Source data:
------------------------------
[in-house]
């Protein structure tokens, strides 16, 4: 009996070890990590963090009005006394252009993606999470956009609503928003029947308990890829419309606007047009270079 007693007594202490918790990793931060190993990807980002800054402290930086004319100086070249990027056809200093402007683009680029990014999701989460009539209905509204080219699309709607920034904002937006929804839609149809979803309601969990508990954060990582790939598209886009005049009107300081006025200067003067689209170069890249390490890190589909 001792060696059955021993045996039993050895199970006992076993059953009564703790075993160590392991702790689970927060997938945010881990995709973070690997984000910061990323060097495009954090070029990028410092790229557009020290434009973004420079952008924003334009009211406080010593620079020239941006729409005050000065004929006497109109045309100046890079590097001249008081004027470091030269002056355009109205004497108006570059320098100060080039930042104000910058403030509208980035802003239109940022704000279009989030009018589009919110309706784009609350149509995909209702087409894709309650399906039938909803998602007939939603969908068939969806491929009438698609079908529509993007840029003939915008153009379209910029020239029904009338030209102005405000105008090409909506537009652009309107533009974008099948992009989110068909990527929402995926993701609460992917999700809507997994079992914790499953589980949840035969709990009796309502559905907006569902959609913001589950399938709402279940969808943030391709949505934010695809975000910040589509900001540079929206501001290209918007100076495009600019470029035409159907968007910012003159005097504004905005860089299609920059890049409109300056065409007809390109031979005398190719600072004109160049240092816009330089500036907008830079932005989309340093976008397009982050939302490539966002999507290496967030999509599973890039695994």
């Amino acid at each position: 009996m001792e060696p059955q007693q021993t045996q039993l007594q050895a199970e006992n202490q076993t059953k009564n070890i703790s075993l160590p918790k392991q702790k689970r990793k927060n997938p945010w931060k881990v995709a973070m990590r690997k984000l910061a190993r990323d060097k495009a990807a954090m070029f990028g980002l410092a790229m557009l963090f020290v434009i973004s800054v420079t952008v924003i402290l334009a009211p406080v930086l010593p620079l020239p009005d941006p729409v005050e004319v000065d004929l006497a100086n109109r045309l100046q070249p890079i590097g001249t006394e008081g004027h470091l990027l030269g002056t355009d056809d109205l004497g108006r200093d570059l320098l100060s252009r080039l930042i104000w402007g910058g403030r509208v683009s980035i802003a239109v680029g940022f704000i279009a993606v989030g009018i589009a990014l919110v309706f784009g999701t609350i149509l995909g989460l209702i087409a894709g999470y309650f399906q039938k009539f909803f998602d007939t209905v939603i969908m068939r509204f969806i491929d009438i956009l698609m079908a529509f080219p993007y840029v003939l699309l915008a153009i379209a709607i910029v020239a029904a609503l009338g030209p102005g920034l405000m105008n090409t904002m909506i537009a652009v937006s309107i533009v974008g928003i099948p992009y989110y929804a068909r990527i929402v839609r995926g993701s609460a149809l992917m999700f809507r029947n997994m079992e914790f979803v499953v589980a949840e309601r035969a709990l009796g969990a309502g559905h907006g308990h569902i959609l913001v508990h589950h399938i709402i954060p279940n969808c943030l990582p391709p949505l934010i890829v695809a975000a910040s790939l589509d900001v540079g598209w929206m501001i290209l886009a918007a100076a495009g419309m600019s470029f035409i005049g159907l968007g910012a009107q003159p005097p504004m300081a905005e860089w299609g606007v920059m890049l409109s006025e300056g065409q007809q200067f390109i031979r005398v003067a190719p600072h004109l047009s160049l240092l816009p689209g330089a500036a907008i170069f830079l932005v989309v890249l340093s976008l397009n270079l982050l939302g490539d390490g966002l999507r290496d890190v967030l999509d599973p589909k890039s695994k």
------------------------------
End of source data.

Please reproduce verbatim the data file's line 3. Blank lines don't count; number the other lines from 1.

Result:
């Amino acid at each position: 009996m001792e060696p059955q007693q021993t045996q039993l007594q050895a199970e006992n202490q076993t059953k009564n070890i703790s075993l160590p918790k392991q702790k689970r990793k927060n997938p945010w931060k881990v995709a973070m990590r690997k984000l910061a190993r990323d060097k495009a990807a954090m070029f990028g980002l410092a790229m557009l963090f020290v434009i973004s800054v420079t952008v924003i402290l334009a009211p406080v930086l010593p620079l020239p009005d941006p729409v005050e004319v000065d004929l006497a100086n109109r045309l100046q070249p890079i590097g001249t006394e008081g004027h470091l990027l030269g002056t355009d056809d109205l004497g108006r200093d570059l320098l100060s252009r080039l930042i104000w402007g910058g403030r509208v683009s980035i802003a239109v680029g940022f704000i279009a993606v989030g009018i589009a990014l919110v309706f784009g999701t609350i149509l995909g989460l209702i087409a894709g999470y309650f399906q039938k009539f909803f998602d007939t209905v939603i969908m068939r509204f969806i491929d009438i956009l698609m079908a529509f080219p993007y840029v003939l699309l915008a153009i379209a709607i910029v020239a029904a609503l009338g030209p102005g920034l405000m105008n090409t904002m909506i537009a652009v937006s309107i533009v974008g928003i099948p992009y989110y929804a068909r990527i929402v839609r995926g993701s609460a149809l992917m999700f809507r029947n997994m079992e914790f979803v499953v589980a949840e309601r035969a709990l009796g969990a309502g559905h907006g308990h569902i959609l913001v508990h589950h399938i709402i954060p279940n969808c943030l990582p391709p949505l934010i890829v695809a975000a910040s790939l589509d900001v540079g598209w929206m501001i290209l886009a918007a100076a495009g419309m600019s470029f035409i005049g159907l968007g910012a009107q003159p005097p504004m300081a905005e860089w299609g606007v920059m890049l409109s006025e300056g065409q007809q200067f390109i031979r005398v003067a190719p600072h004109l047009s160049l240092l816009p689209g330089a500036a907008i170069f830079l932005v989309v890249l340093s976008l397009n270079l982050l939302g490539d390490g966002l999507r290496d890190v967030l999509d599973p589909k890039s695994k």